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A Prized Contract
The work in microeconomics theory for which Oliver Hart and Bengt Holmström have received this year’s Economics Nobel Prize goes back to the 1970s and 1980s when the foundations of contract theory were being firmed up (पुष्टि). Their work has provided economists the tools to understand interactions between entities in a range of fields, such as the design of performance incentives in firms and schools, corporate governance, privatization, constitutional law, and entrepreneur-investor relationships. The Royal Swedish Academy of Sciences highlighted that their contributions to understanding “real-life contracts and institutions, as well as the pitfalls (नुकसान/चूक/गुप्त संकट) when designing new contracts” were crucial (महत्वपूर्ण/निर्णायक). Mr. Holmström, in 1979, published a theoretical model and result that significantly enhanced the understanding of risk and incentives in employer-employee relationships. This was called the informativeness principle, which said performance should be linked to all variables or outcomes that provide information on the actions taken by an agent, such as a firm’s manager, and not just the outcomes she can effect. Remunerating (पुरस्कार देना/पारिश्रमिक देना) a manager based on just the share price of her firm will reward and punish her for factors beyond her control, and a better contract would therefore link managerial compensation to the firm’s share price relative to the share prices of other comparable firms. Mr. Hart’s key contribution to contract theory has been the notion (धारणा/अभिप्राय) of incomplete contracts. Not all information is available ex ante (प्रत्याशित); how does a contract allow principals (such as employers) and agents (such as employees) to negotiate (सुलझाना/हल करना) unforeseen situations? The work by Mr. Hart and his colleagues in this area was cited (उद्धरण देना) by the Academy for its breakthrough nature.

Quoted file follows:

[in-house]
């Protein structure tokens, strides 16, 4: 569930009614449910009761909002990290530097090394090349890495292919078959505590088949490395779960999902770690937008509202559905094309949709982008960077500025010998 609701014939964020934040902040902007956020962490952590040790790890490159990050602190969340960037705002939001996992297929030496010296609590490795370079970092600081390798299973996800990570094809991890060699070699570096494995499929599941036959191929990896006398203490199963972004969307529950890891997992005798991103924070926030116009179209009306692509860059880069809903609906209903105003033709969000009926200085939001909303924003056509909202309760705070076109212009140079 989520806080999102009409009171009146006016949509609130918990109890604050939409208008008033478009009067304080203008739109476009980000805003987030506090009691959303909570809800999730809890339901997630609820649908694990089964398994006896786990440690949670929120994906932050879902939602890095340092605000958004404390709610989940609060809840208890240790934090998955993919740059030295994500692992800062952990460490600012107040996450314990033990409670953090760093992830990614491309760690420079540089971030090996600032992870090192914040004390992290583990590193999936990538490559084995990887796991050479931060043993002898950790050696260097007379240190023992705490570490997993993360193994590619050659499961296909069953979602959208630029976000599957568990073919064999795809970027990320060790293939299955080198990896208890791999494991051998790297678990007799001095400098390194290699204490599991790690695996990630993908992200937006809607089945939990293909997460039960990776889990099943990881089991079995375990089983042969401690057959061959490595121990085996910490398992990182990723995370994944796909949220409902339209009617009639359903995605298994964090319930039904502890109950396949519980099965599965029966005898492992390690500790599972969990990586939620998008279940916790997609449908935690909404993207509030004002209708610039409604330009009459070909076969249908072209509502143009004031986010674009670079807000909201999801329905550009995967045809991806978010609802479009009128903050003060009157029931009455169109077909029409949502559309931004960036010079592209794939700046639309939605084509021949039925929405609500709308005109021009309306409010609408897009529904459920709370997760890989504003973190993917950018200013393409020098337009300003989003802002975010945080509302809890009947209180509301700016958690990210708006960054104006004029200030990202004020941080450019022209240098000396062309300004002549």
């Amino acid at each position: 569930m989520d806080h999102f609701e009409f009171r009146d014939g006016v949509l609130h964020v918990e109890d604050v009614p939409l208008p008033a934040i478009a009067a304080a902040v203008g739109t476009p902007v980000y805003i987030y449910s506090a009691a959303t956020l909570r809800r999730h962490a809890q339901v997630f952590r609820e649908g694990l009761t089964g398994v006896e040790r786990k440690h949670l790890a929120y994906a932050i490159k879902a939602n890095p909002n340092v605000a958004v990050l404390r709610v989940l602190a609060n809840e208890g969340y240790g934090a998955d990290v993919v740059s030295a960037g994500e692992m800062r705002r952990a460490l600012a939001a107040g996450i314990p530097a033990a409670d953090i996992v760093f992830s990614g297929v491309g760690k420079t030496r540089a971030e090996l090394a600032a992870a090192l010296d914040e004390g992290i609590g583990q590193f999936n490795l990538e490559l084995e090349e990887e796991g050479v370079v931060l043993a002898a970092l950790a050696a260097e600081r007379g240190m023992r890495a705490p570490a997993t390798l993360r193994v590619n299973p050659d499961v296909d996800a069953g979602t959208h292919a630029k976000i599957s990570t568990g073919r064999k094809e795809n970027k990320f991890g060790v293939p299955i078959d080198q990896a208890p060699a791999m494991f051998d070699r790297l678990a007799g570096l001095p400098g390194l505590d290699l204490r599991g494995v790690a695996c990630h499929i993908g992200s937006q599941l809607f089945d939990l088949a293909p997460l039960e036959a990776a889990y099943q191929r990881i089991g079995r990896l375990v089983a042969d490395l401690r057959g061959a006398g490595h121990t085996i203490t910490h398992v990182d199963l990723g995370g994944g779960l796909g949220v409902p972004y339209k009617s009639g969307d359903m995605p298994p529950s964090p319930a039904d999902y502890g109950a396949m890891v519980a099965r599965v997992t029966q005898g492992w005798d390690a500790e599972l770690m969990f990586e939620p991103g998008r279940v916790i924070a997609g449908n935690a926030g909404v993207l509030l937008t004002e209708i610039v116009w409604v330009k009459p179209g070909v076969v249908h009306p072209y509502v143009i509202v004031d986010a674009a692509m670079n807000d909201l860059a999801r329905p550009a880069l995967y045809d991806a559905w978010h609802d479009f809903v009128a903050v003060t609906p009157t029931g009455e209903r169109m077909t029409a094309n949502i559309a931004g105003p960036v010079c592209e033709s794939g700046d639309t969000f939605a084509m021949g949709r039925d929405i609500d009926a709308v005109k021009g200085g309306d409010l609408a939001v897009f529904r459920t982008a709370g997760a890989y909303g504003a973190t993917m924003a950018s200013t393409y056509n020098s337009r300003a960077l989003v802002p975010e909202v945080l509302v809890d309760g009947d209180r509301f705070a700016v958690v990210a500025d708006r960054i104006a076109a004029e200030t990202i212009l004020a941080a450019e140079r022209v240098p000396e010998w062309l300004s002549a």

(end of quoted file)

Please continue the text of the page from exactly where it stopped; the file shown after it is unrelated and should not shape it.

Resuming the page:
The Economics Nobel raises larger questions given the high-profile nature of the subject and the fact that it is the only social science for which a prize is awarded. Analysis from The Economist and the Nobel organization shows that of the 77 laureates who shared the 48 economics prizes awarded between 1969 and 2016, all of 38 were U.S. residents and 10 were British. Economic historians Avner Offer and Gabriel Söderberg recently pointed out that while the prize may not have a significant liberal (उदार) or conservative (रूढ़िवादी / अपरिवर्तनवादी / अनुदारपंथी) bias (झुकाव/ढाल), only one person has been awarded a prize for ‘social democracy’ — how governments provide for their people — as opposed to ‘hard economics’ despite social democratic principles governing how 30 per cent of GDP is allocated in developed countries. Why this has happened is perhaps less important than pointing out that it has happened, so there is an awareness of what the economics prize is, and what it is not.
(Courtesy: The Hindu)

1. Firm up (v) To make something more definite. (पुष्टि करना)
  • Synonyms:  Sustain, Preserve, Confirm, Make Sure
  • Antonyms:  Vary, Wobble, Neglect
Example:  Negotiators will meet later this week to firm up the deal.
Verb Forms: Firm Up, Firmed Up, Firmed Up

2. Pitfall (n) A hidden or unsuspected danger or difficulty, a problem that is likely to happen in a particular situation. (नुकसान/चूक/गुप्त संकट)   
  • Synonyms Hazard, Danger, Peril, Entanglement
  • Antonyms Security, Safety